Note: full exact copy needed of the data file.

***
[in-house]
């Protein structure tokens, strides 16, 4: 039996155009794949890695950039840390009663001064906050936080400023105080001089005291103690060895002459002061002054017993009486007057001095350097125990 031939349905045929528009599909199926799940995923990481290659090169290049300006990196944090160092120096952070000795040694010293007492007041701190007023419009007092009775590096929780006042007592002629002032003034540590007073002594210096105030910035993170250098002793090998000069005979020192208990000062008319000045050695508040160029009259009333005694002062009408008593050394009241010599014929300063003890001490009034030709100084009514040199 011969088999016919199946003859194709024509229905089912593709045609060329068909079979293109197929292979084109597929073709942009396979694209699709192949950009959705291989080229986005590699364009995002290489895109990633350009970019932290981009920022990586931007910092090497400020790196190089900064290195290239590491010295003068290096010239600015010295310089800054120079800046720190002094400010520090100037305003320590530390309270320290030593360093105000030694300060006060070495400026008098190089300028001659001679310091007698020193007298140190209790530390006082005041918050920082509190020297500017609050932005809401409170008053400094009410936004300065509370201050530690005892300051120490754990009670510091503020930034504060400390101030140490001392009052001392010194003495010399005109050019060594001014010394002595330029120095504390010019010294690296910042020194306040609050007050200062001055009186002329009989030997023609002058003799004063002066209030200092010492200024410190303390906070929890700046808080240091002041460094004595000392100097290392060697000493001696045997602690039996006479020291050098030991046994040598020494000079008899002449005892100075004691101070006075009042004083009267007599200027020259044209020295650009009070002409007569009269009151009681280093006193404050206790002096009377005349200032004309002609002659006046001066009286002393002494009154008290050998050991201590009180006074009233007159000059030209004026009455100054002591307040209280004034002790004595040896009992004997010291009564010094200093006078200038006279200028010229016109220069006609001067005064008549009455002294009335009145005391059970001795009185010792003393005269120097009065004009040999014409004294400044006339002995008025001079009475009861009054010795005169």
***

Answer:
[in-house]
């Protein structure tokens, strides 16, 4: 039996155009794949890695950039840390009663001064906050936080400023105080001089005291103690060895002459002061002054017993009486007057001095350097125990 031939349905045929528009599909199926799940995923990481290659090169290049300006990196944090160092120096952070000795040694010293007492007041701190007023419009007092009775590096929780006042007592002629002032003034540590007073002594210096105030910035993170250098002793090998000069005979020192208990000062008319000045050695508040160029009259009333005694002062009408008593050394009241010599014929300063003890001490009034030709100084009514040199 011969088999016919199946003859194709024509229905089912593709045609060329068909079979293109197929292979084109597929073709942009396979694209699709192949950009959705291989080229986005590699364009995002290489895109990633350009970019932290981009920022990586931007910092090497400020790196190089900064290195290239590491010295003068290096010239600015010295310089800054120079800046720190002094400010520090100037305003320590530390309270320290030593360093105000030694300060006060070495400026008098190089300028001659001679310091007698020193007298140190209790530390006082005041918050920082509190020297500017609050932005809401409170008053400094009410936004300065509370201050530690005892300051120490754990009670510091503020930034504060400390101030140490001392009052001392010194003495010399005109050019060594001014010394002595330029120095504390010019010294690296910042020194306040609050007050200062001055009186002329009989030997023609002058003799004063002066209030200092010492200024410190303390906070929890700046808080240091002041460094004595000392100097290392060697000493001696045997602690039996006479020291050098030991046994040598020494000079008899002449005892100075004691101070006075009042004083009267007599200027020259044209020295650009009070002409007569009269009151009681280093006193404050206790002096009377005349200032004309002609002659006046001066009286002393002494009154008290050998050991201590009180006074009233007159000059030209004026009455100054002591307040209280004034002790004595040896009992004997010291009564010094200093006078200038006279200028010229016109220069006609001067005064008549009455002294009335009145005391059970001795009185010792003393005269120097009065004009040999014409004294400044006339002995008025001079009475009861009054010795005169």